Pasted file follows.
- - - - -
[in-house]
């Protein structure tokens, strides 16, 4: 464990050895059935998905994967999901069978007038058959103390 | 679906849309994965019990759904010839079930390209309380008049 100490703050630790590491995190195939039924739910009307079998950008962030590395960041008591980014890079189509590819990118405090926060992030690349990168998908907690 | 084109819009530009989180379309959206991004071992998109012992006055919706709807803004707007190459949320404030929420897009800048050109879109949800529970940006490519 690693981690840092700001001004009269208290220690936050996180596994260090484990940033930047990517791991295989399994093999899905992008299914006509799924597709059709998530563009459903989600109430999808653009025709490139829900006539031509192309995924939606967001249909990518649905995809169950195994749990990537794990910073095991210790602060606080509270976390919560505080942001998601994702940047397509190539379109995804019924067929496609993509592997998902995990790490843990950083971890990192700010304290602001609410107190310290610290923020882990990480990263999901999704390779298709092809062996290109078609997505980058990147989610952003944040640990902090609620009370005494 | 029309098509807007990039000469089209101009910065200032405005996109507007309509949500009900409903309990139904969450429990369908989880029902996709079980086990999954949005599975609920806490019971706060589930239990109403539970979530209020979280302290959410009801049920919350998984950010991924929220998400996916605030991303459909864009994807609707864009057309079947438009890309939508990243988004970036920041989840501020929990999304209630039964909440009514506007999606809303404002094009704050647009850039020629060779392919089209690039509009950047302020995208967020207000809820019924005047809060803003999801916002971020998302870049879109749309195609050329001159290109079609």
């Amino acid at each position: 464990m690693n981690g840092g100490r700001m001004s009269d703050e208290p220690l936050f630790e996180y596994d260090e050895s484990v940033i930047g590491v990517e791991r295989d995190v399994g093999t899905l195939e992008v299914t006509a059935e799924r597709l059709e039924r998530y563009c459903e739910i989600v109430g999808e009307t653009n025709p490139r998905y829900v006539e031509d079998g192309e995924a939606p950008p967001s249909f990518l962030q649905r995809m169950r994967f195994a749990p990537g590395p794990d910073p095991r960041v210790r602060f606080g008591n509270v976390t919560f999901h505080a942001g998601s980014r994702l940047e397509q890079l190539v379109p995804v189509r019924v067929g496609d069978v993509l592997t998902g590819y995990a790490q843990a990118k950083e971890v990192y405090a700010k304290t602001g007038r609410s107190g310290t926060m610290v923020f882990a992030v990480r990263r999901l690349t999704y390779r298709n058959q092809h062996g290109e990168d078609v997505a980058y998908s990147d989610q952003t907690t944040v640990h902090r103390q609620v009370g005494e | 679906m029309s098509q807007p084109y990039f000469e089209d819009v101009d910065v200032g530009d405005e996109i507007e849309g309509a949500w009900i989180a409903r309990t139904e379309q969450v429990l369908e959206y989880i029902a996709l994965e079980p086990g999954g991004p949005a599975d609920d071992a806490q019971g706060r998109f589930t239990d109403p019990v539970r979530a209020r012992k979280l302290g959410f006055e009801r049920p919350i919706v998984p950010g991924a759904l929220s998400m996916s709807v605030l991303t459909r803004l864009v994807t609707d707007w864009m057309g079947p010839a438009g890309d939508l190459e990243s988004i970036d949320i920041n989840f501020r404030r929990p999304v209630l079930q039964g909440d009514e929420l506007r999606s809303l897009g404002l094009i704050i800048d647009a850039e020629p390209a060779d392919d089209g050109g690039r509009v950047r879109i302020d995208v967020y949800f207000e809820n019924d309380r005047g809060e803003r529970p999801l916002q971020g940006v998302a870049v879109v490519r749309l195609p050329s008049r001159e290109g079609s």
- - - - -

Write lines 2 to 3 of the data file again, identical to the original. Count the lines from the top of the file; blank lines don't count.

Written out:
């Protein structure tokens, strides 16, 4: 464990050895059935998905994967999901069978007038058959103390 | 679906849309994965019990759904010839079930390209309380008049 100490703050630790590491995190195939039924739910009307079998950008962030590395960041008591980014890079189509590819990118405090926060992030690349990168998908907690 | 084109819009530009989180379309959206991004071992998109012992006055919706709807803004707007190459949320404030929420897009800048050109879109949800529970940006490519 690693981690840092700001001004009269208290220690936050996180596994260090484990940033930047990517791991295989399994093999899905992008299914006509799924597709059709998530563009459903989600109430999808653009025709490139829900006539031509192309995924939606967001249909990518649905995809169950195994749990990537794990910073095991210790602060606080509270976390919560505080942001998601994702940047397509190539379109995804019924067929496609993509592997998902995990790490843990950083971890990192700010304290602001609410107190310290610290923020882990990480990263999901999704390779298709092809062996290109078609997505980058990147989610952003944040640990902090609620009370005494 | 029309098509807007990039000469089209101009910065200032405005996109507007309509949500009900409903309990139904969450429990369908989880029902996709079980086990999954949005599975609920806490019971706060589930239990109403539970979530209020979280302290959410009801049920919350998984950010991924929220998400996916605030991303459909864009994807609707864009057309079947438009890309939508990243988004970036920041989840501020929990999304209630039964909440009514506007999606809303404002094009704050647009850039020629060779392919089209690039509009950047302020995208967020207000809820019924005047809060803003999801916002971020998302870049879109749309195609050329001159290109079609």
């Amino acid at each position: 464990m690693n981690g840092g100490r700001m001004s009269d703050e208290p220690l936050f630790e996180y596994d260090e050895s484990v940033i930047g590491v990517e791991r295989d995190v399994g093999t899905l195939e992008v299914t006509a059935e799924r597709l059709e039924r998530y563009c459903e739910i989600v109430g999808e009307t653009n025709p490139r998905y829900v006539e031509d079998g192309e995924a939606p950008p967001s249909f990518l962030q649905r995809m169950r994967f195994a749990p990537g590395p794990d910073p095991r960041v210790r602060f606080g008591n509270v976390t919560f999901h505080a942001g998601s980014r994702l940047e397509q890079l190539v379109p995804v189509r019924v067929g496609d069978v993509l592997t998902g590819y995990a790490q843990a990118k950083e971890v990192y405090a700010k304290t602001g007038r609410s107190g310290t926060m610290v923020f882990a992030v990480r990263r999901l690349t999704y390779r298709n058959q092809h062996g290109e990168d078609v997505a980058y998908s990147d989610q952003t907690t944040v640990h902090r103390q609620v009370g005494e | 679906m029309s098509q807007p084109y990039f000469e089209d819009v101009d910065v200032g530009d405005e996109i507007e849309g309509a949500w009900i989180a409903r309990t139904e379309q969450v429990l369908e959206y989880i029902a996709l994965e079980p086990g999954g991004p949005a599975d609920d071992a806490q019971g706060r998109f589930t239990d109403p019990v539970r979530a209020r012992k979280l302290g959410f006055e009801r049920p919350i919706v998984p950010g991924a759904l929220s998400m996916s709807v605030l991303t459909r803004l864009v994807t609707d707007w864009m057309g079947p010839a438009g890309d939508l190459e990243s988004i970036d949320i920041n989840f501020r404030r929990p999304v209630l079930q039964g909440d009514e929420l506007r999606s809303l897009g404002l094009i704050i800048d647009a850039e020629p390209a060779d392919d089209g050109g690039r509009v950047r879109i302020d995208v967020y949800f207000e809820n019924d309380r005047g809060e803003r529970p999801l916002q971020g940006v998302a870049v879109v490519r749309l195609p050329s008049r001159e290109g079609s």